Press: Local Nightclub Owners: Music To Their Ears

Speakeasy had offered all-ages music to its customers since its opening, but ran into some issues with the Washington State Liquor Control Board because of the way the cafe was laid out. But Speakeasy wasn’t the only local business that was affected by the Board’s stringent regulations.

Local Nightclub Owners: Music To Their Ears

By J. Martin Mcomber
Seattle Times Staff Reporter

The state Liquor Board wants to relax regulations that prohibit live entertainment at clubs and restaurants that serve mixed-age crowds. The proposed changes would open the door for all-ages shows at venues that had been all but off-limits to minors.

Mixing teens, booze and music has been a long-standing no-no for Seattle area nightclubs, but that’s about to change under a new proposal from the Washington State Liquor Control Board.

The agency plans to relax rules prohibiting live entertainment at clubs and restaurants that serve mixed-age crowds, opening the door for all-ages shows at venues that had been all but off-limits to minors.

Music would be restricted to dining areas, and the underaged would have to clear out by 10 p.m. if alcohol were being served. But for club owners, the new rules are a welcome relief.

“This will definitely put a spark in the local music scene,” said Rick Wyatt, owner of The Fenix in Pioneer Square. “This is one of the few states in the country where the music industry had been frustrated by so many regulations.”

A copy of the proposed rules will be mailed to to liquor-license holders this week.

Until now, clubs and restaurants couldn’t offer live entertainment before 9 p.m., and the shows were strictly for those 21 and over. The Liquor Board made exceptions on a case-by-case basis for low-key dinner music, but the standard was vague enough to land some clubs in trouble.

Belltown’s funky Speakeasy Cafe was forced to close down this spring after getting heat from liquor-control agents for holding all-ages shows.

“It ruined us,” said co-owner Gretchen Apgar. “You spend two-and-a-half years building an identity, and then you’re told you can’t do what you are doing. We went down hill and floundered.”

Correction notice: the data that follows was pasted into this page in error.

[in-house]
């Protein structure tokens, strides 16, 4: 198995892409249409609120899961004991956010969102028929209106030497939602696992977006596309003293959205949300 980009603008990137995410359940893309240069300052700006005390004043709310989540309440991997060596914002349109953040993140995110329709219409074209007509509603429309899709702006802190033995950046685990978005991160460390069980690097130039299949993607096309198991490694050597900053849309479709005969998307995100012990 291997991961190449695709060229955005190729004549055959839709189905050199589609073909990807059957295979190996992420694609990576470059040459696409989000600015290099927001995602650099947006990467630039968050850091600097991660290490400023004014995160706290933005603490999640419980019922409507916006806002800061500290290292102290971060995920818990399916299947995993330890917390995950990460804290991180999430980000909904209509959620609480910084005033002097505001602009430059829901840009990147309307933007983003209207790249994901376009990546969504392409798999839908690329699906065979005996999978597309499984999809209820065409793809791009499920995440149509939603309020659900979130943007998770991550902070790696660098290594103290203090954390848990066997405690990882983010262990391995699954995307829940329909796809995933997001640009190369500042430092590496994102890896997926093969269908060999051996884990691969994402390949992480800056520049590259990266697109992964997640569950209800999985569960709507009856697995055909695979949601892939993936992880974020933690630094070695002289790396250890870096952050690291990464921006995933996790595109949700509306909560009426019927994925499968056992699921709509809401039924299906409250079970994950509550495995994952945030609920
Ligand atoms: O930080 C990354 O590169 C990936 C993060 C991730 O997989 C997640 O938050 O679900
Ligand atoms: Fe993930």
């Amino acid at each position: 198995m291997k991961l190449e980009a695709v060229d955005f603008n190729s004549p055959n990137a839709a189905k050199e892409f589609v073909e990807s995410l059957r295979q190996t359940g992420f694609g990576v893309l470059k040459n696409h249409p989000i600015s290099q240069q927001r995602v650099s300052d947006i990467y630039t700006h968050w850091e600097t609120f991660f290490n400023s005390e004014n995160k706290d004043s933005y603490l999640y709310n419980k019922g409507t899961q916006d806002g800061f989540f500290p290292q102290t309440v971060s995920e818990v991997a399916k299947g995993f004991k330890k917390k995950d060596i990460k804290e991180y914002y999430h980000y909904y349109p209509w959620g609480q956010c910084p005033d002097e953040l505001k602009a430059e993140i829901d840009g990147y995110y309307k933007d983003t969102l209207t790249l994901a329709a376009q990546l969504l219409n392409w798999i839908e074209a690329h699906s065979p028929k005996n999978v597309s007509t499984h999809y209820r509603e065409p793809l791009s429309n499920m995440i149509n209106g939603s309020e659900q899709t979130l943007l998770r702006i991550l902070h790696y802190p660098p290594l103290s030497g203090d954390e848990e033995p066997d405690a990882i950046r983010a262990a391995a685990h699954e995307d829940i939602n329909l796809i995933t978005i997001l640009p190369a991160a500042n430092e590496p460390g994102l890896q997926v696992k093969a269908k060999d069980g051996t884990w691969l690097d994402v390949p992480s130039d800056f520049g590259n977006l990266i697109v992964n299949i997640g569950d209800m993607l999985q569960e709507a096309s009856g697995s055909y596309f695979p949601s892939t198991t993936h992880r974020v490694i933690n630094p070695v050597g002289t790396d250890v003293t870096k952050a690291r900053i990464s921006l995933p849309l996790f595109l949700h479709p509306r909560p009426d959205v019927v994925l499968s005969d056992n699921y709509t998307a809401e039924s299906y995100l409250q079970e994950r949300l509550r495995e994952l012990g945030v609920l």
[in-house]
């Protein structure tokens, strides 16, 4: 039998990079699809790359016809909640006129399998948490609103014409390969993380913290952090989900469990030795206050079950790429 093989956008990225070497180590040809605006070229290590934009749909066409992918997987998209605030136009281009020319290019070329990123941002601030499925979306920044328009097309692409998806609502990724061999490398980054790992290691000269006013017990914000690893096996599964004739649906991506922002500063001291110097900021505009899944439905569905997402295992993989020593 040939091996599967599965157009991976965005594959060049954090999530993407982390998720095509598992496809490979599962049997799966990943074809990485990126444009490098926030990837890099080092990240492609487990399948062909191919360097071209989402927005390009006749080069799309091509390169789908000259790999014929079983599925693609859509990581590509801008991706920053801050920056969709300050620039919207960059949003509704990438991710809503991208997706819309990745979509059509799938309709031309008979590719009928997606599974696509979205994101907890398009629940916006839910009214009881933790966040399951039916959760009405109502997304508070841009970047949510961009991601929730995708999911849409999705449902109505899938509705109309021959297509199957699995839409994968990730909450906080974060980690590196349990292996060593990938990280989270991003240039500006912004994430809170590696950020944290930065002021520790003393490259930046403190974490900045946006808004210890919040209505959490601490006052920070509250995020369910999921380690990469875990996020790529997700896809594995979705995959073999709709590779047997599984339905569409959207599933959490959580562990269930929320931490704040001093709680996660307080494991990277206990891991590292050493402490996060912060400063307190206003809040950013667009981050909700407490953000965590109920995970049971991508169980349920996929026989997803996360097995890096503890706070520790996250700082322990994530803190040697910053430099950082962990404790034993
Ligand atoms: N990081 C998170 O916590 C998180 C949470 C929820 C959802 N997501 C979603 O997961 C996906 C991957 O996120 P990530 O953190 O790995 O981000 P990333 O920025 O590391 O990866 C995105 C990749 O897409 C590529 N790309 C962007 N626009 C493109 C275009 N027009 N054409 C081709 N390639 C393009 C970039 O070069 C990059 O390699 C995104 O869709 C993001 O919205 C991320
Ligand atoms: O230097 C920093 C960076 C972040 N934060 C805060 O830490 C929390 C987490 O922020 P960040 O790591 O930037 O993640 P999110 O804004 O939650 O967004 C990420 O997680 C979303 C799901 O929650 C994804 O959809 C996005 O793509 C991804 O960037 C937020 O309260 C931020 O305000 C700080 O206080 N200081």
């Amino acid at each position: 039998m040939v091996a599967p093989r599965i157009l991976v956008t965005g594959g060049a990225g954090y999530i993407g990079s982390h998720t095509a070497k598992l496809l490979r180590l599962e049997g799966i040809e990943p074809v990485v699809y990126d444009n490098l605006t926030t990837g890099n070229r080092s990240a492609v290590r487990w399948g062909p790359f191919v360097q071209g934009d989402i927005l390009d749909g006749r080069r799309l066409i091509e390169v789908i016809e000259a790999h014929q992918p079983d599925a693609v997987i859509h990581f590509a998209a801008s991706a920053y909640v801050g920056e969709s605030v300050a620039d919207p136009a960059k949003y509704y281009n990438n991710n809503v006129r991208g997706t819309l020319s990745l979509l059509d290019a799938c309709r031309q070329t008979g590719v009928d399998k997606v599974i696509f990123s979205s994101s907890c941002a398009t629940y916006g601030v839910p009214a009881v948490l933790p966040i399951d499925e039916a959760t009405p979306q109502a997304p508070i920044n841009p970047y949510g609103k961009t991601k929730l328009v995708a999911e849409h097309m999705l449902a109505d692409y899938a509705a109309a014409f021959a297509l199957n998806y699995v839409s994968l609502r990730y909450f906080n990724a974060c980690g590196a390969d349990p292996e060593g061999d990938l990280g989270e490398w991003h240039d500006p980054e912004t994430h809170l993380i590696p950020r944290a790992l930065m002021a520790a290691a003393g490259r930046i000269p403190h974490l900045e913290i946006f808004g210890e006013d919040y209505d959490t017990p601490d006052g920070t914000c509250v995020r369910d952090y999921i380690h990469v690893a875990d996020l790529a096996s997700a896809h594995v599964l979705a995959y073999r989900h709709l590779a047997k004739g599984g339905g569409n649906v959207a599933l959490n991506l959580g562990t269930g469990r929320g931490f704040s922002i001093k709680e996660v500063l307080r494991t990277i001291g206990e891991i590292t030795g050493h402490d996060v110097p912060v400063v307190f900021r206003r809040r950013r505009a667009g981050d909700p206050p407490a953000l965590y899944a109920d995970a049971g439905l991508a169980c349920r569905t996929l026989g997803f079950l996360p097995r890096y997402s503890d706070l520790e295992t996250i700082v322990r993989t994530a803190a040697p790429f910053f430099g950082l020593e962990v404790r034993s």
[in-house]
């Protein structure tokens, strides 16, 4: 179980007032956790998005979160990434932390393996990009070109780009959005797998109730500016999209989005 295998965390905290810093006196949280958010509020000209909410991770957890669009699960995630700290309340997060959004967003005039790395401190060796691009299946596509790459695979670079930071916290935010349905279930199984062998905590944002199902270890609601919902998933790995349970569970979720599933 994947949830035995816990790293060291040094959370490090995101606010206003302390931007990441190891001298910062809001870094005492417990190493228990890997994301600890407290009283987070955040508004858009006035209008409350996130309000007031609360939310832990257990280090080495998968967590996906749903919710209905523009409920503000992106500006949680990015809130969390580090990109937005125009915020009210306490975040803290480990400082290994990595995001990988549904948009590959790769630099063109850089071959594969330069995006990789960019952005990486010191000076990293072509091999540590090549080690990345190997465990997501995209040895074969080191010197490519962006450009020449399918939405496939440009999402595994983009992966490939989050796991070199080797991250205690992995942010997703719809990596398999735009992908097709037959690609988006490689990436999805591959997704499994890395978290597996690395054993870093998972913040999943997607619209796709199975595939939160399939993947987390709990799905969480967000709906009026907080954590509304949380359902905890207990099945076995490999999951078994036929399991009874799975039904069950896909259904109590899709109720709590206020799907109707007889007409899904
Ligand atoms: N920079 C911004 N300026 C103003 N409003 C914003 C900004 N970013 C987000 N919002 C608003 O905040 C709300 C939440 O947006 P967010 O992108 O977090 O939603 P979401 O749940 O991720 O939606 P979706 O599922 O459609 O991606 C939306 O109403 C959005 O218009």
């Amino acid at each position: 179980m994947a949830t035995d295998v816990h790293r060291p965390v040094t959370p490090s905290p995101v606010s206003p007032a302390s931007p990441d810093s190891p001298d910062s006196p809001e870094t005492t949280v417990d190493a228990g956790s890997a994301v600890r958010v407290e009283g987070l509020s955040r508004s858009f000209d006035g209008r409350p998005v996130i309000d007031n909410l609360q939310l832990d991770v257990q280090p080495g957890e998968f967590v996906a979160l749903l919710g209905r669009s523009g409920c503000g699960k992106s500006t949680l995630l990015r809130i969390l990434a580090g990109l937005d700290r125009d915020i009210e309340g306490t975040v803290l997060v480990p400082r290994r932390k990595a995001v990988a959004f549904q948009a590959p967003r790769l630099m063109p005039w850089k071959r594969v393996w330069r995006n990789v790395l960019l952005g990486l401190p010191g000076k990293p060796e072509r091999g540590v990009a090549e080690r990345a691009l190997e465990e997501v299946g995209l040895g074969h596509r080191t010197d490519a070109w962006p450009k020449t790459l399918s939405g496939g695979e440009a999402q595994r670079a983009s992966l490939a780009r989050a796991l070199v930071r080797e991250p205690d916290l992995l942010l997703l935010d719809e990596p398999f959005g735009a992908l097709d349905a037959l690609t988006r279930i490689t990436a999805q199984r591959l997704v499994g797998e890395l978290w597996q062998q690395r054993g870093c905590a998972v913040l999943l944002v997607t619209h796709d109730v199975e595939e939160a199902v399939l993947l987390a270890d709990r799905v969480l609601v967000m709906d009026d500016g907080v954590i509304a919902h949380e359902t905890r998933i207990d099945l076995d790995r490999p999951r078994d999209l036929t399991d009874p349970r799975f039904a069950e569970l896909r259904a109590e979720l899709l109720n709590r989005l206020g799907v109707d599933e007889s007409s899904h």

Public outcry caused the owners to rethink their decision, and the Speakeasy reopened July 9. Although Apgar had decided to replace live music in the dining area with silent movies, she was gearing up for a fight with authorities over what she considered stifling regulations.

The Liquor Board decided to ease the rules following a stinging federal court ruling last month that struck down a 60-year-old state law giving local authorities the power to license live entertainment at bars and restaurants.

The U.S. District Court judge called the law an unconstitutional violation of free speech.

“It was a major change, but a direction the board was going in anyway,” said Gary Gilbert, the Liquor Board’s director of enforcement. “We wanted to get out of the business of deciding what kind of music was OK and what wasn’t. Music should be music.”

The new rules would exclude taverns and bars that don’t have a “beer, wine and spirits” license, which requires that food be served.

The relaxed regulations couldn’t have happened at a better time for the city’s all-ages music scene, which was teetering on extinction after last month’s closure of the Velvet Elvis Arts Lounge and the planned departure of RKCNDY later this year.

While pleased with the proposal, the local music industry’s lobbying arm, the Joint Artists and Music Promotions Political Action Committee, doesn’t think the proposal goes far enough.

Executive Director Angel Combs said the organization wants Seattle to follow the lead of other large cities and allow all 21-and-over clubs to open their doors to a younger audience.

“This is certainly a step in the right direction,” Combs said. “But there is still an underlying attitude on the Liquor Control Board that as soon as you have minors and entertainment occupying the same space and liquor is served, then chaos will erupt.”

Wyatt says he plans to schedule more all-ages shows at The Fenix once the new rules are in place. But even though he could keep his bar open while the bands play, Wyatt said he plans to move cautiously.

“I will personally put on nonalcoholic all-age events,” he said. “It is a dangerous environment mixing alcohol and minors. Others may choose to do it differently if they feel like they can control the situation.”

The Liquor Board must have a public hearing and approve the plan before it would take effect. A hearing is expected sometime this summer.


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